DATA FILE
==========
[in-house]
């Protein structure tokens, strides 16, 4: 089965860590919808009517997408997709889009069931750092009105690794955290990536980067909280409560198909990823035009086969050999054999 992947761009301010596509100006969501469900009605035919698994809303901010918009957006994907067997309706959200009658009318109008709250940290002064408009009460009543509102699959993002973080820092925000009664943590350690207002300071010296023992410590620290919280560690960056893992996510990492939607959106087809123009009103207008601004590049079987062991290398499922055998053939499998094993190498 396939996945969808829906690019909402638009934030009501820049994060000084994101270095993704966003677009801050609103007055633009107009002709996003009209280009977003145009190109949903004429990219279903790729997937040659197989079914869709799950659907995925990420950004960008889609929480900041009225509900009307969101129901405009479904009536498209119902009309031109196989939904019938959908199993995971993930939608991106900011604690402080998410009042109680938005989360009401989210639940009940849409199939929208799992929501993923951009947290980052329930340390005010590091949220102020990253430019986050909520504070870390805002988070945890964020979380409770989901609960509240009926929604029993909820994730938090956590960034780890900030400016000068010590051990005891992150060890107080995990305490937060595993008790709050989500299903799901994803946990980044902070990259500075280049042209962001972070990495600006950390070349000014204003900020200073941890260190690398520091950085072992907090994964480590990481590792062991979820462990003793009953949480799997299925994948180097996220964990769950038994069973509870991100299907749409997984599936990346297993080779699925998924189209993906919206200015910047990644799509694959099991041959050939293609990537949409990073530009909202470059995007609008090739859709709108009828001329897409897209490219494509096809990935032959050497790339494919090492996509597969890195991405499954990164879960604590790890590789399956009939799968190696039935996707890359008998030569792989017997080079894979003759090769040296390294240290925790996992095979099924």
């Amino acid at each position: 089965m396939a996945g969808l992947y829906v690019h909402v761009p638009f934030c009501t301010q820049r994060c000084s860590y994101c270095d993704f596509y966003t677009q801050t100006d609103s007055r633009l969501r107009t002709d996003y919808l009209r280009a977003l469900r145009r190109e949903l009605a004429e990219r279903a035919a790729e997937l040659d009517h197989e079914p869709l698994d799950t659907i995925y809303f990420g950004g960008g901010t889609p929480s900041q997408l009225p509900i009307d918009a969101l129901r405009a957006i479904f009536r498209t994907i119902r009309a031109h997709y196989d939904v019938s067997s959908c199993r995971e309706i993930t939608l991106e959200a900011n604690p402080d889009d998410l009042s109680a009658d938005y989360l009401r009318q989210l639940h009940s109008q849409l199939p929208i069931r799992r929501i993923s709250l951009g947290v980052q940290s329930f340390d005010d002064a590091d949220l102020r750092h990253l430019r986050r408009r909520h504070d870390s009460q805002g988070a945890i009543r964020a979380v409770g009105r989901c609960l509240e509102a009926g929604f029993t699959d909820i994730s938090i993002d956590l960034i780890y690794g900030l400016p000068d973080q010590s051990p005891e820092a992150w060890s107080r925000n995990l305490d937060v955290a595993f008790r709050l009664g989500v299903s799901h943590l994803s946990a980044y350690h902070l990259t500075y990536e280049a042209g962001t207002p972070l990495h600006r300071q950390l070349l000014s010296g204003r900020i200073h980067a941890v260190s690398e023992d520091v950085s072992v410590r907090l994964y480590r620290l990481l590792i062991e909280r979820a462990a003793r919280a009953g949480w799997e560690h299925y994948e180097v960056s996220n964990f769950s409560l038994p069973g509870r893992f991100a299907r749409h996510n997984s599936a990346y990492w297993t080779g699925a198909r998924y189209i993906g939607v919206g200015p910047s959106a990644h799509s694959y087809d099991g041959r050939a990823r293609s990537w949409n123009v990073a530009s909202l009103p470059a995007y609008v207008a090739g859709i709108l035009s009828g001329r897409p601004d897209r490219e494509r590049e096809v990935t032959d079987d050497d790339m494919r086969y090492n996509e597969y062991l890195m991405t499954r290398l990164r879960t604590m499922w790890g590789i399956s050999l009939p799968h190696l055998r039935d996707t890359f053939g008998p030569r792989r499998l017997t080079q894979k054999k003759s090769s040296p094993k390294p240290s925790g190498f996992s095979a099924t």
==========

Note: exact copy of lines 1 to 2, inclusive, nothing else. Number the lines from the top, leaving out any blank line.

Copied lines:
[in-house]
């Protein structure tokens, strides 16, 4: 089965860590919808009517997408997709889009069931750092009105690794955290990536980067909280409560198909990823035009086969050999054999 992947761009301010596509100006969501469900009605035919698994809303901010918009957006994907067997309706959200009658009318109008709250940290002064408009009460009543509102699959993002973080820092925000009664943590350690207002300071010296023992410590620290919280560690960056893992996510990492939607959106087809123009009103207008601004590049079987062991290398499922055998053939499998094993190498 396939996945969808829906690019909402638009934030009501820049994060000084994101270095993704966003677009801050609103007055633009107009002709996003009209280009977003145009190109949903004429990219279903790729997937040659197989079914869709799950659907995925990420950004960008889609929480900041009225509900009307969101129901405009479904009536498209119902009309031109196989939904019938959908199993995971993930939608991106900011604690402080998410009042109680938005989360009401989210639940009940849409199939929208799992929501993923951009947290980052329930340390005010590091949220102020990253430019986050909520504070870390805002988070945890964020979380409770989901609960509240009926929604029993909820994730938090956590960034780890900030400016000068010590051990005891992150060890107080995990305490937060595993008790709050989500299903799901994803946990980044902070990259500075280049042209962001972070990495600006950390070349000014204003900020200073941890260190690398520091950085072992907090994964480590990481590792062991979820462990003793009953949480799997299925994948180097996220964990769950038994069973509870991100299907749409997984599936990346297993080779699925998924189209993906919206200015910047990644799509694959099991041959050939293609990537949409990073530009909202470059995007609008090739859709709108009828001329897409897209490219494509096809990935032959050497790339494919090492996509597969890195991405499954990164879960604590790890590789399956009939799968190696039935996707890359008998030569792989017997080079894979003759090769040296390294240290925790996992095979099924």